By David Anderson
When someone embarks on an attempt to do something that has no chance of success he is said to be ‘on a fool’s errand.’
When a miner discovers pyrite – shining and glowing in its dull yellow hue – and thinks himself rich, he is shamed to learn that it’s nothing more than worthless ‘fool’s gold.’
And there was a time when “the Quinault Native Americans believed that a woman could make a man fall in love with her by waving a forked false azalea branch,” later to be named “Fool’s Huckleberry.”
In each of these instances in which folks think they’ve found fame and fortune (among them fawning females flourishing foliage), finally and foolishly – foiled in having followed what is false – they are shown to be the fools of fables: failures and fakes.
Some maintain the happy-face façade, foisting upon the unsuspecting public a carefully-woven spider-web-like fabric of deceit.
And these facsimiles frequent every walk of life.
From luxury handbags to DVDs, for example – “for every real set of workout videos, there’s a fake that’s virtually indistinguishable” – everything from the high price of luxury goods to relatively inexpensive tapes on how to achieve your beach body, all are targeted by knock-off artists at the estimated rate of $500 Billion yearly.
“All of it fake,” ABC News Nightline reported this past October 22.
Fake is also the take you should expect from that occasional gambling gambit – if not addictive habit. But you won’t. Here’s why.
In July of this year, Tom Jacobs in Salon.com reports on the conclusion of a team led by psychologist Mike Dixon of the University of Waterloo who has extensively studied the psychology of gambling. The headline? “Slot Machines are Designed to Trick You.”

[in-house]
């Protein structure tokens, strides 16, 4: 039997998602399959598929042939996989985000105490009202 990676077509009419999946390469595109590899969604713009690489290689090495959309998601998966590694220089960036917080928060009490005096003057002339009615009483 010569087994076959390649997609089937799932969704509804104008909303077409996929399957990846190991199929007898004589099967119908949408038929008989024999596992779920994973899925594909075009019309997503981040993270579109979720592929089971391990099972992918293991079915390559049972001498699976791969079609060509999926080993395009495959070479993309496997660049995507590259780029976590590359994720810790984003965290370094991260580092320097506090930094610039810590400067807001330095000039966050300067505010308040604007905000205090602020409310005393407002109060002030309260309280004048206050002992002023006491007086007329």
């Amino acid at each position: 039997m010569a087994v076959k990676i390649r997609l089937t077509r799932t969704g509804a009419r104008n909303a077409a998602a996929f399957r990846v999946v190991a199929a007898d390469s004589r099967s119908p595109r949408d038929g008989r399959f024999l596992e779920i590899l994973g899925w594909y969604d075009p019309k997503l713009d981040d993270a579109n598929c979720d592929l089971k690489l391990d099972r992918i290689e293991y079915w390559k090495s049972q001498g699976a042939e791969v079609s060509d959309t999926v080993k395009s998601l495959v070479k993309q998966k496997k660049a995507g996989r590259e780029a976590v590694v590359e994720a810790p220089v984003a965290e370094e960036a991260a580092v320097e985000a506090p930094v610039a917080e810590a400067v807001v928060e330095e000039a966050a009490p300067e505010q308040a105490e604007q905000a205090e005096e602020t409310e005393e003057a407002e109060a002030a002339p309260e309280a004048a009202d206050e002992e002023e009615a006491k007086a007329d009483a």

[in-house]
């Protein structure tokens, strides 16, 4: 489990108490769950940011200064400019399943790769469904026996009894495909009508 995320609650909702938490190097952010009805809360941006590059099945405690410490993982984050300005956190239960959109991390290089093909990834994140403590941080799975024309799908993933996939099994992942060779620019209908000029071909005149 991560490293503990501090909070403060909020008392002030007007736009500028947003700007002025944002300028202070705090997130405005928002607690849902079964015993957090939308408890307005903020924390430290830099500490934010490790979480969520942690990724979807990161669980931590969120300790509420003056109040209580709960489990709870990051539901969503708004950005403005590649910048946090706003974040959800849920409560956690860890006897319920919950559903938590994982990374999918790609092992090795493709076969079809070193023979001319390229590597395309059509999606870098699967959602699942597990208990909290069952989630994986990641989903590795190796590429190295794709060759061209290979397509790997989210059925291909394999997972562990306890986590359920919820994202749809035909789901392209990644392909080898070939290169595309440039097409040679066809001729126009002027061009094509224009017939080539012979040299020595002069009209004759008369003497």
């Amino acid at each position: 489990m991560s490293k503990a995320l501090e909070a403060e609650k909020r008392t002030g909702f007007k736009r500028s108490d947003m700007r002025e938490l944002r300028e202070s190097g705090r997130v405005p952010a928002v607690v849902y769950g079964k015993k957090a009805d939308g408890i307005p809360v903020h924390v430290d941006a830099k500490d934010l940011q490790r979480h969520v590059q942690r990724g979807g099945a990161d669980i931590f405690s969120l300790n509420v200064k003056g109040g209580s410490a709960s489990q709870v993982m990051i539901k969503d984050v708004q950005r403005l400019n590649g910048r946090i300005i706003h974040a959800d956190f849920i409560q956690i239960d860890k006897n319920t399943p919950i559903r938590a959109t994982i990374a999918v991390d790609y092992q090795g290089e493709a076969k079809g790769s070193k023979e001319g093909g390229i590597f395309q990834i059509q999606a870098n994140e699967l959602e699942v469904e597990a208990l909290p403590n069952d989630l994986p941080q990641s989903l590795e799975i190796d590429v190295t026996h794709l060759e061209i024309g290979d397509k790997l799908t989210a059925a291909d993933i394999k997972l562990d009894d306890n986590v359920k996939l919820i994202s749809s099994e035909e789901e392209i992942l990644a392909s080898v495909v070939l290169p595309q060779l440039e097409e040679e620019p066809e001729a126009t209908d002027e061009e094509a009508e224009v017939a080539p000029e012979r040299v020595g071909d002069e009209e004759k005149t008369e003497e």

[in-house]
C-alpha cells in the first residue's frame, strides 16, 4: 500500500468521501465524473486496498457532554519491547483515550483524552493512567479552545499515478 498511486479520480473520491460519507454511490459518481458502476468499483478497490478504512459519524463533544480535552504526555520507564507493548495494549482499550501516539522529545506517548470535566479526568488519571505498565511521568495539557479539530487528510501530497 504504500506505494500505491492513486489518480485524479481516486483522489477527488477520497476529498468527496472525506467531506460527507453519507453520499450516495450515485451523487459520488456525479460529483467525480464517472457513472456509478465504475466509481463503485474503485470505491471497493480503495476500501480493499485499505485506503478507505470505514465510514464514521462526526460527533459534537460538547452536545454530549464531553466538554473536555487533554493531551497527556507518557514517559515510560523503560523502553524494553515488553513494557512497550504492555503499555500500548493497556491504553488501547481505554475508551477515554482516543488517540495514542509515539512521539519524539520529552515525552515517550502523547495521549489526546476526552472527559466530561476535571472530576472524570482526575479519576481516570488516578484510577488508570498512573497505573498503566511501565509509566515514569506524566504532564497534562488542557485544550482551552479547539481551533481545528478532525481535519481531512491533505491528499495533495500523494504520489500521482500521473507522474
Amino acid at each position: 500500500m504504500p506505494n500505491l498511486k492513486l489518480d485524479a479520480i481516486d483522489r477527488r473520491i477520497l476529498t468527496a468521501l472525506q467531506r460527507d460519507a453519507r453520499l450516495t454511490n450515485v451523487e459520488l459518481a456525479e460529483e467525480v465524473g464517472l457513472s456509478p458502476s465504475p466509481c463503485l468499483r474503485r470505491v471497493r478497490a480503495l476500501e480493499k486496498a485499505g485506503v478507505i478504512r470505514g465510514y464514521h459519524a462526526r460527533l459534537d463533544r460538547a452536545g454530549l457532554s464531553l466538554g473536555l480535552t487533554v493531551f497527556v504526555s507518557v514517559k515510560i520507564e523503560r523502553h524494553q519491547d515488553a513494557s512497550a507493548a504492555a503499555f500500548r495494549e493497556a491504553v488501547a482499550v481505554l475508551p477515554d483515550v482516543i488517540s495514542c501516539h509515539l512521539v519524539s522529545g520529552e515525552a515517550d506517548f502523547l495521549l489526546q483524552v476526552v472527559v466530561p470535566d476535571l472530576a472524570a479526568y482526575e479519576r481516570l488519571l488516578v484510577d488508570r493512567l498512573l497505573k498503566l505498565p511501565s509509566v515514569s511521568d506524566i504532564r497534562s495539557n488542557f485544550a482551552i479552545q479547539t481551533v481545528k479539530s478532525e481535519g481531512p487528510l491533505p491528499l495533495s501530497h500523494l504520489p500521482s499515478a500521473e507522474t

All the bells and whistles of the slot machine’s music and sound effects amount to a phenomenon the researchers call “losses disguised as wins.”
Failure to connect the slots – anticipating an economic windfall by playing the appropriately nicknamed one-armed bandits – is not limited to recreational or addicted gambling junkies.
Government – at all levels – hoodwinked, has fallen to the windfall hijinks of gambling proponents.
In a couple of his recent columns in the Tacoma News Tribune, Staff Writer Peter Callaghan states the abundantly obvious conclusion that neither the gold-seeking gambling players, nor the gullible government policymakers will admit: “If you gamble, you will lose. If you gamble more, you will lose more.”
Both, observes Callaghan, would prefer to pretend that “the laws of probability do not apply to them.”
In true Halloween fashion, “duped” is what then-Gov. Gary Locke (1999) said he was, writes Callaghan in another of his October columns, when the Governor signed the law creating what we now know as minicasinos, a law that would lead “to an explosion of commercial casinos drawing protests across the state and causing politicians to run for cover.”
‘Threatened,’ is what then-Mayor William H. Harrison said he felt when the trick-or-treater casino operators disguised as cash-cows appeared on the City of Lakewood’s doorstep.
In a letter dated five years ago this Halloween, October 31, 2008, and published in The Suburban Times three days later, Harrison agreed with Locke writing, “the legislature ‘didn’t know what they were voting on’ when the law creating mini casinos was passed.”
But in true give-us-candy-or-else fashion, on December 1, 2008 Harrison referenced the gambling goblins when he said, “at that time they told us that if we did not go along with this we were going to be sued and break the city.”
Fine folks these casinos we’re ‘dealing’ with. Duped and threatened we are.
And, in keeping with the season, there’s halloweed, aka marijuana, a literal cash crop that has been dropped upon the duped public.
But that’s a pot to stir another day.